Headlines Wednesday, September 30, 2015
Highway patrol trooper, sheriff’s deputy save life of Fielding man after car crashes into Plymouth canal
Crews from multiple agencies helped in a dramitic underwater rescue of a man who had driven into a canal near Plymouth. The story was picked up by some national media outlets.
By Nelson Phillips
A 45-year-old Fielding man is lucky to be alive after his car crashed into a water-filled canal in Box Elder County on Friday.
The man, whose identity has not yet been released by authorities, went into the water at approximately 17685 North 4400 West in Plymouth. Authorities described the man as being in a lot of pain, suffering two “severely broken” legs which were pinned inside the car between the seat and dashboard. As the car filled up with water, somehow the injured man managed to force the driver’s door open, and was found holding onto the roof of the car, attempting to keep his head above water, when Utah Highway Patrol trooper Josh Carr and Box Elder County Sheriff’s Sgt. Brian Nelson arrived on scene.
Bear River water district seeks maximum tax increase
by Nelson Phillips
This year could well become known as the “year of the tax increase” by Box Elder County residents, when, following in the footsteps of the Box Elder School District, Willard City, the Box Elder Mosquito Abatement District and the Utah State Legislature (with regard to gasoline taxes), board members of the Bear River Water Conservancy District (BRWCD) have announced that they intend to raise taxes as well.
The district is proposing a 56.25 percent increase, the maximum limit allowed by law, hoping to raise approximately $381,400 in additional revenue for fiscal year 2016.
“We’ve had one increase in 25 years,” said Voneene Jorgensen, Water Conservancy District General Manager. “We had a project where a well went down and our savings had taken a big hit. So now we feel we need to replace those savings in case of other emergencies for future projects.”
Orbital ATK lands new booster contract’
by Nelson Phillips
In welcome news for the aerospace industry in northern Utah, Orbital ATK has announced it was selected by United Launch Alliance (ULA) to provide solid rocket boosters for ULA’s next generation Vulcan launch vehicle, as well as providing boosters for their existing Atlas 5 vehicles beginning in 2018.
As with the space shuttle, “strap-on” boosters are used to give rockets more power at lift-off, enabling them to carry heavier payloads into space. ULA, a joint venture between Boeing and Lockheed-Martin launching military and government payloads into orbit, currently uses boosters produced by Aerojet Rocketdyne for the Atlas 5, but awarded the future contract to Orbital ATK. Statements issued in a joint press release from the two companies suggested that OATK’s rocket designs may have been more cost effective.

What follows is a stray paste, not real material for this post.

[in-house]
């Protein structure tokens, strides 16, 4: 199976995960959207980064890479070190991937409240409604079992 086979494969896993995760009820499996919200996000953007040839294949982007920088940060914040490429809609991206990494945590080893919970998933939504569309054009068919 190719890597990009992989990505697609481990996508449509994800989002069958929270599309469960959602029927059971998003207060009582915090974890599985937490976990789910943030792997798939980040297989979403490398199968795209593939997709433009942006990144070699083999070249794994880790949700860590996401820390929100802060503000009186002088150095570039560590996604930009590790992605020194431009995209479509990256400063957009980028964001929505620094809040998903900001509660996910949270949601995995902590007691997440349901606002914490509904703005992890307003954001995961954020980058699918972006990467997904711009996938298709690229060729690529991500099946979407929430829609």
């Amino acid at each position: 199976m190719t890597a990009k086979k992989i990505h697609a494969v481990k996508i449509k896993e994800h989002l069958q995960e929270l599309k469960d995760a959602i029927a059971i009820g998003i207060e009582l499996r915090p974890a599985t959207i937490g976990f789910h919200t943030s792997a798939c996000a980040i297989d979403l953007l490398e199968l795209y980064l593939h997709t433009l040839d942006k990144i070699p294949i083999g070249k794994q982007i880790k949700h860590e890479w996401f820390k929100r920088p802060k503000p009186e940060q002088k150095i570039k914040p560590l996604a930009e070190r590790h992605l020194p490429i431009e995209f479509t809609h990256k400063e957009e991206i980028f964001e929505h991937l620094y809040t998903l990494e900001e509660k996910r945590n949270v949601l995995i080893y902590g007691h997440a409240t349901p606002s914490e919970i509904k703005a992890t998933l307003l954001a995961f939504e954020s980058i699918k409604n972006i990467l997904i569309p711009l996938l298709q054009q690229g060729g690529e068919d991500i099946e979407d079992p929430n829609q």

Conservation efforts succeed in
keeping sage grouse off ESA list
Last week’s announcement by the U.S. Fish and Wildlife Service that the greater sage grouse does not need specific protection under the Endangered Species Act should have been a clear win for the 11 western states home to sage grouse habitat, but the announcement became mired in controversy with the release of land use plan amendments—calling for continued conservation efforts and restrictions on development of habitat—that drew sharp criticism from Utah’s state and national-level elected officials.
Utah Rep. Rob Bishop (R-Utah, Dist. 1) called the move not to list the bird as a “cynical ploy,” in light of the land use plan amendments.
“Do not be fooled,” Bishop said in a press release in his role as Chairman of the Congressional Natural Resources Committee. “With the stroke of a pen, the Obama Administration’s oppressive land management plan is the same as a listing. The new command and control federal plan will not help the bird, but it will control the west, which is the real goal of the Obama Administration.”
A statement from Utah Governor Gary Herbert’s office echoed Bishop.
“Today’s actions constitute the equivalent of a listing decision outside the normal process and fail to support an appropriate balance between conservation and other public uses of the land,” Herbert said in his statement. “Their one-size-fits-all approach does not reflect the tremendous diversity in greater sage-grouse habitats across the West. These federal land use plan amendments are unnecessarily restrictive in nature and devalue Utah’s management plan and the conservation commitments from private landowners. The state of Utah has implemented a successful sage grouse conservation plan that has been rejected by the federal government, jeopardizing conservation of the species and reasonable economic growth in Utah.”
Sage grouse habitat is scattered throughout Utah, with some of the most important and sensitive lands existing in the northwest corner of Box Elder County. The Bureau of Land Management estimates that habitat in Box Elder County is home to between 18-20 percent of all the birds in Utah.